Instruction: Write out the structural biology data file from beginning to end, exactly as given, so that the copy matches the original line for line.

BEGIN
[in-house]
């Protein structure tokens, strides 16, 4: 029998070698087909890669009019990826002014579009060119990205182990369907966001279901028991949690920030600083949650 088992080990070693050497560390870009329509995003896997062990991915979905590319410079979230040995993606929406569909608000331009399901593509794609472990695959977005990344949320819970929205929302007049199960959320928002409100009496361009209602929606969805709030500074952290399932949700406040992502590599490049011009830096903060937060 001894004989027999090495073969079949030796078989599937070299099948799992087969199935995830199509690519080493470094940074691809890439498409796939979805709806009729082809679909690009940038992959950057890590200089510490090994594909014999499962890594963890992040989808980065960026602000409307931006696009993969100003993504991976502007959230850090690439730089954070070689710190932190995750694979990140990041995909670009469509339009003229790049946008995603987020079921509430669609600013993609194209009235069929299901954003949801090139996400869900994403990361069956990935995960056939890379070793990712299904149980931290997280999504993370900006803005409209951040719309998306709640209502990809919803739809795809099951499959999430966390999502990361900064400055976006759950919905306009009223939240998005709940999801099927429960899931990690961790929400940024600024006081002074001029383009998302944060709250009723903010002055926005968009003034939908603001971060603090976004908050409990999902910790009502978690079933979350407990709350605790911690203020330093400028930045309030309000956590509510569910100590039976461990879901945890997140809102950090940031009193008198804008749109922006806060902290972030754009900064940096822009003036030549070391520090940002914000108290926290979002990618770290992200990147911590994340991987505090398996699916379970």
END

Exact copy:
[in-house]
């Protein structure tokens, strides 16, 4: 029998070698087909890669009019990826002014579009060119990205182990369907966001279901028991949690920030600083949650 088992080990070693050497560390870009329509995003896997062990991915979905590319410079979230040995993606929406569909608000331009399901593509794609472990695959977005990344949320819970929205929302007049199960959320928002409100009496361009209602929606969805709030500074952290399932949700406040992502590599490049011009830096903060937060 001894004989027999090495073969079949030796078989599937070299099948799992087969199935995830199509690519080493470094940074691809890439498409796939979805709806009729082809679909690009940038992959950057890590200089510490090994594909014999499962890594963890992040989808980065960026602000409307931006696009993969100003993504991976502007959230850090690439730089954070070689710190932190995750694979990140990041995909670009469509339009003229790049946008995603987020079921509430669609600013993609194209009235069929299901954003949801090139996400869900994403990361069956990935995960056939890379070793990712299904149980931290997280999504993370900006803005409209951040719309998306709640209502990809919803739809795809099951499959999430966390999502990361900064400055976006759950919905306009009223939240998005709940999801099927429960899931990690961790929400940024600024006081002074001029383009998302944060709250009723903010002055926005968009003034939908603001971060603090976004908050409990999902910790009502978690079933979350407990709350605790911690203020330093400028930045309030309000956590509510569910100590039976461990879901945890997140809102950090940031009193008198804008749109922006806060902290972030754009900064940096822009003036030549070391520090940002914000108290926290979002990618770290992200990147911590994340991987505090398996699916379970």